The travel sector has never been as valuable and the number of people wanting not only to visit, but to live and work in foreign countries, has never been so high. While blocs such as the European Union allow for the freedom of movement and labour, there is significant movement of people across the world and Vietnam is certainly benefitting. The Country has opened itself to mass tourism in the 21st Century and those taking Vietnam tour packages have been increasing year on year. The message they bring back from a Vietnam holiday regularly talks of a hospitable country with a rich history and culture.
It comes as no surprise therefore that Vietnam has been moving up the league table of countries where foreigners wish to work and live. A recent survey by the international banking group, HSBC, polled almost 20,000 people currently working away from their native country. They were all asked about their current situation and to make comments on life in their ‘’adopted’’ country. The factors that HSBC wanted to know about were the stability of their new home, the standard of living, disposable income, leisure time and employment prospects. All the indicators from those living in Vietnam were positive.
When HSBC analysed the responses, it placed Vietnam tenth on the world list, up eightplaces since the previous similar survey. Respondents had been very positive on the ease with which they could adapt to local conditions, the general benefits of working in Vietnam and the financial packages available for working in the Country.
Vietnam has a relatively low cost of living and ex-pats who could reasonably expect to earn US$100,000 per year found that they had far more disposable income than they would have had back at home, even if they had a higher salary. Local salaries average at about US$2,500 per year, a huge difference!
Vietnam’s position of tenth has moved it above some near neighbours, in order Malaysia, Thailand, the Philippines and Indonesia which range from 16th to 31st.Worldwide, Switzerland, Singapore, Canada, Spain and New Zealand are the top five in that order.
It is estimated that 82,000 ex-pats live in Vietnam which allows them to open new businesses while a further significant number teach English as a foreign language. The demand for language skills has naturally risen because of Vietnam’s quickly developing economy.Not only is the demand for English teachers high, the salaries on offer are comparing favourably with other countries around the world yet the standard of living is low.
If you are keen on teaching English and have the ability to do it, there are a huge number of reasons why Vietnam is a place to go:
• The natural hospitality and friendliness of the locals
• The working/leisure balance available in Vietnam
• The salaries available which can create significant disposable income
• The relaxation of employment and visa restrictions by the Government.
However, it is worth remembering the beauty of Vietnam and the major tourist attractions that are bringing more and more people to the Country for Vietnam travel packages.
• Hanoi is the Capital of Vietnam up in the North and among its attractions are the Old Town with its street food and markets, a number of museums, Ho Chi Minh Mausoleum and Hoan Kiem Lake. Formula One comes to Hanoi in 2020 and enthusiasts will love the city’s overall environment.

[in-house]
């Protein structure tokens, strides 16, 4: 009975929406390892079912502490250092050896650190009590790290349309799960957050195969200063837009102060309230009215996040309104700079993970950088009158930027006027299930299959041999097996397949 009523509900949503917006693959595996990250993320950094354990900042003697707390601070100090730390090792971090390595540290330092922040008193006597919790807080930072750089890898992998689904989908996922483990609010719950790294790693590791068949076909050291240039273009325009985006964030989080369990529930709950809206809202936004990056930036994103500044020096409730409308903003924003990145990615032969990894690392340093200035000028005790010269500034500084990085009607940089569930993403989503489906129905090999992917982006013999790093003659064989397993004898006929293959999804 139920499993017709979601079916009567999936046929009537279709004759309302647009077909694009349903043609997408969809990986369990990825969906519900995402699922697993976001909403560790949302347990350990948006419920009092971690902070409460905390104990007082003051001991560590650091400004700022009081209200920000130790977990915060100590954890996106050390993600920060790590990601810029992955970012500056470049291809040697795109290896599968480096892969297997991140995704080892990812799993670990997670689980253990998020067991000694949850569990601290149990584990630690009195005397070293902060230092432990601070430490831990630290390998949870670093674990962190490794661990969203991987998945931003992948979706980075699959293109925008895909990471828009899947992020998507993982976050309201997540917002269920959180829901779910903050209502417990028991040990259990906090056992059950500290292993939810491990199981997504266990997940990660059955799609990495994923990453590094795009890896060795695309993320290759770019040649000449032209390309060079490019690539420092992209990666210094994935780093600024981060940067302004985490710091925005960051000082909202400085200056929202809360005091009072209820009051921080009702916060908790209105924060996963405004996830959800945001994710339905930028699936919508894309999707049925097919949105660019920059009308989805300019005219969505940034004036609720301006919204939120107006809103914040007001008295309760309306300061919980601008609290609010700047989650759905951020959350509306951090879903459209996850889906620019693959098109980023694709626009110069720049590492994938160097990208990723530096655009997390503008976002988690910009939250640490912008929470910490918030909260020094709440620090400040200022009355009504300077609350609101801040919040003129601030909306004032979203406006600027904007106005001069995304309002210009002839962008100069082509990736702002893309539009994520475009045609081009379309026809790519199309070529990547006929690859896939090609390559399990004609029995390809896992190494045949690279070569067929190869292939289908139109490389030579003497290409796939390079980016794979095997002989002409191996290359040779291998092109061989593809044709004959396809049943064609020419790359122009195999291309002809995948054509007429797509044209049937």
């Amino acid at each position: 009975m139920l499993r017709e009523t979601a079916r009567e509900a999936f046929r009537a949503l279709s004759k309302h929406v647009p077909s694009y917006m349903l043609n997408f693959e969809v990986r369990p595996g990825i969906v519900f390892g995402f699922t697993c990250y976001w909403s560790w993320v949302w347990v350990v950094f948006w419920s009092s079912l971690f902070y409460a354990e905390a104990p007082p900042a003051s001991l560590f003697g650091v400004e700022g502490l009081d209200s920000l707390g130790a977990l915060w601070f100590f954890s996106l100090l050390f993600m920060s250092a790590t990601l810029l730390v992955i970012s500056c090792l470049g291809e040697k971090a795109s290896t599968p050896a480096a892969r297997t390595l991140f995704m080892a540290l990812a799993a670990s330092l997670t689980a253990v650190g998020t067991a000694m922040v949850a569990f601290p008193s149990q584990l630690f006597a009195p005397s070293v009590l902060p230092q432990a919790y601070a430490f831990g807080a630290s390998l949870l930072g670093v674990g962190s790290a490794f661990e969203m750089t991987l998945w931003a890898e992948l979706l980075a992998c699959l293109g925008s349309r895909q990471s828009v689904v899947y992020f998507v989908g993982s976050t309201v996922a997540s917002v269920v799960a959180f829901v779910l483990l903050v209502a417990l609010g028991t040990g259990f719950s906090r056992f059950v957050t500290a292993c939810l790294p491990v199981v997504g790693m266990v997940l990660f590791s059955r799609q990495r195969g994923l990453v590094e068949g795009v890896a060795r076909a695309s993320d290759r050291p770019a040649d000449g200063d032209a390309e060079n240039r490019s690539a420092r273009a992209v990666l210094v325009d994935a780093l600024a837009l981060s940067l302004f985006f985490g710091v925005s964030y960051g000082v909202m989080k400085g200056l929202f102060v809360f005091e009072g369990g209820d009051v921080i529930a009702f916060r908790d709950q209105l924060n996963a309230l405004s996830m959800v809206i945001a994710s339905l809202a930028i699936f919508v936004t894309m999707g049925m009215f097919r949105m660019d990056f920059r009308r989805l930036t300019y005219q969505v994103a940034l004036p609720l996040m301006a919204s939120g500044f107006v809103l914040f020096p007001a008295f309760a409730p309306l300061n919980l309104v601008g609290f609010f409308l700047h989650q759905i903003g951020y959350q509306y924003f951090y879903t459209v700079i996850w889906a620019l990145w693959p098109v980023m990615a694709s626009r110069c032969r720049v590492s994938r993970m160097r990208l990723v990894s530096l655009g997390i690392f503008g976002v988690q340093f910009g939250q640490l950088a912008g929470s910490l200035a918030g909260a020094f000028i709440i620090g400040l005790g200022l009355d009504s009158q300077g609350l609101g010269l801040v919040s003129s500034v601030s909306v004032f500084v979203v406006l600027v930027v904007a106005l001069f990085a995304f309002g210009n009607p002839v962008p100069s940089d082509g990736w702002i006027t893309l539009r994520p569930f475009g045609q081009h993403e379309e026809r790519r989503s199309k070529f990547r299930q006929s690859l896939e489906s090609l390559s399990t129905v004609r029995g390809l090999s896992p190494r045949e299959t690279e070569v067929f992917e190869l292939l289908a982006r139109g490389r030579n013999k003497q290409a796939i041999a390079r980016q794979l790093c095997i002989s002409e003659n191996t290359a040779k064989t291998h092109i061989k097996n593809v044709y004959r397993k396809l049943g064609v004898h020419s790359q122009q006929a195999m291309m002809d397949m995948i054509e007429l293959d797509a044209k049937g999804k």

• Halong Bayis a UNESCO World Heritage site due east of Hanoi in the Gulf of Tonkin. It is a bay filled with limestone karsts where you can sail, explore, swim or just relax. Sunset and sunrise are beautiful times to be in the Bay with overnight cruises extremely popular.
• Red River Delta has been described as ‘’Halong Bay inland’’ because it is another limestone region where you can take a sampan and pass through the rice fields below stunning mountains and even enter caves by boat.
• SaPa to the north of Hanoi up towards the Chinese border is home to a number of ethnic tribes, Mount Fanispan, the highest mountain in Indochina, and the Rice Terraces where locals grow their crops.
• Hue was the Imperial Capital of Vietnam during the Nguyen Dynasty which was the ‘’puppet regime’’ during the time when the French dominated Indochina, the 19th and first half of the 20th Century. The best way to see Hue is by boat with Imperial Tombs on one side of the river and the Imperial City on the other.
• Hoi An became an important trading port many years before that and even today the influence of other countries, notably the Chinese and Japanese can be seen and felt. The Old Town, another UNESCO World Heritage Site, is special and the colourful lanterns for which the City is known light up the night.
• Da Lat in the Central Highlands was developed by the French to escape from the hotter weather in the lowland regions. Old villas are still in evidence and hikers will enjoy the surrounding region.
• Ho Chi Minh City, formerly Saigon, is very much the commercial centre of Vietnam with many 21st Century skyscrapers but the colonial architecture built towards the end of the 19th Century is certainly worth some of your time.
• The Mekong Delta is Vietnam’s most fertile region and the produce sold in its morning markets is bought by locals, regional buyers and national companies. You can explore the narrow channels on boat or cycle, passing fields, orchards and villages.
With a good transport infrastructure, including regular and inexpensive domestic flights, leisure time and a high level of disposable income, anyone living and working inVietnam has the opportunity to spend time at any of these places. In addition, Vietnam’s extensive coastline with stunning beaches and warm seas has led to the development of great coastal resorts. Vietnam has become a real jewel and if you want to see it, whether with a view to living and working there or not, get in touch with an experienced Vietnam travel agent.